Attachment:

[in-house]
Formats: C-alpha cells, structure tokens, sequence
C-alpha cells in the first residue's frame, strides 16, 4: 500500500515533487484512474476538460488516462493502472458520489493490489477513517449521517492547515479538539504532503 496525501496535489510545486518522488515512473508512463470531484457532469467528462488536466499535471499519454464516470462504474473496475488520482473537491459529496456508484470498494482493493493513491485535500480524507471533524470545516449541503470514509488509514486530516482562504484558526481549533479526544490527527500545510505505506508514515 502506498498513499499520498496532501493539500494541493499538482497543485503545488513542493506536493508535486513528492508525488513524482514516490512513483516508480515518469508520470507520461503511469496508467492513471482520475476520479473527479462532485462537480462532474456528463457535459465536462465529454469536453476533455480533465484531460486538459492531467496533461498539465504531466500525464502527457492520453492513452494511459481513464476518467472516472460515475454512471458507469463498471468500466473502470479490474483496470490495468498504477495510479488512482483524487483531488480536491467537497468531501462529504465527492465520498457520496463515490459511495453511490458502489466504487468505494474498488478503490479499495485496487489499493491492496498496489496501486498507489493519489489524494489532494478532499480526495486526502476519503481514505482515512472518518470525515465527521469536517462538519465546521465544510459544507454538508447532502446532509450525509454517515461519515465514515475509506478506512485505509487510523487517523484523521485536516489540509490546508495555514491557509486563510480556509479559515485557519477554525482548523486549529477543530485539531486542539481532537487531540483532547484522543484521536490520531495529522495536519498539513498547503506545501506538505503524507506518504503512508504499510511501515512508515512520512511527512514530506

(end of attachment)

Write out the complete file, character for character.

[in-house]
Formats: C-alpha cells, structure tokens, sequence
C-alpha cells in the first residue's frame, strides 16, 4: 500500500515533487484512474476538460488516462493502472458520489493490489477513517449521517492547515479538539504532503 496525501496535489510545486518522488515512473508512463470531484457532469467528462488536466499535471499519454464516470462504474473496475488520482473537491459529496456508484470498494482493493493513491485535500480524507471533524470545516449541503470514509488509514486530516482562504484558526481549533479526544490527527500545510505505506508514515 502506498498513499499520498496532501493539500494541493499538482497543485503545488513542493506536493508535486513528492508525488513524482514516490512513483516508480515518469508520470507520461503511469496508467492513471482520475476520479473527479462532485462537480462532474456528463457535459465536462465529454469536453476533455480533465484531460486538459492531467496533461498539465504531466500525464502527457492520453492513452494511459481513464476518467472516472460515475454512471458507469463498471468500466473502470479490474483496470490495468498504477495510479488512482483524487483531488480536491467537497468531501462529504465527492465520498457520496463515490459511495453511490458502489466504487468505494474498488478503490479499495485496487489499493491492496498496489496501486498507489493519489489524494489532494478532499480526495486526502476519503481514505482515512472518518470525515465527521469536517462538519465546521465544510459544507454538508447532502446532509450525509454517515461519515465514515475509506478506512485505509487510523487517523484523521485536516489540509490546508495555514491557509486563510480556509479559515485557519477554525482548523486549529477543530485539531486542539481532537487531540483532547484522543484521536490520531495529522495536519498539513498547503506545501506538505503524507506518504503512508504499510511501515512508515512520512511527512514530506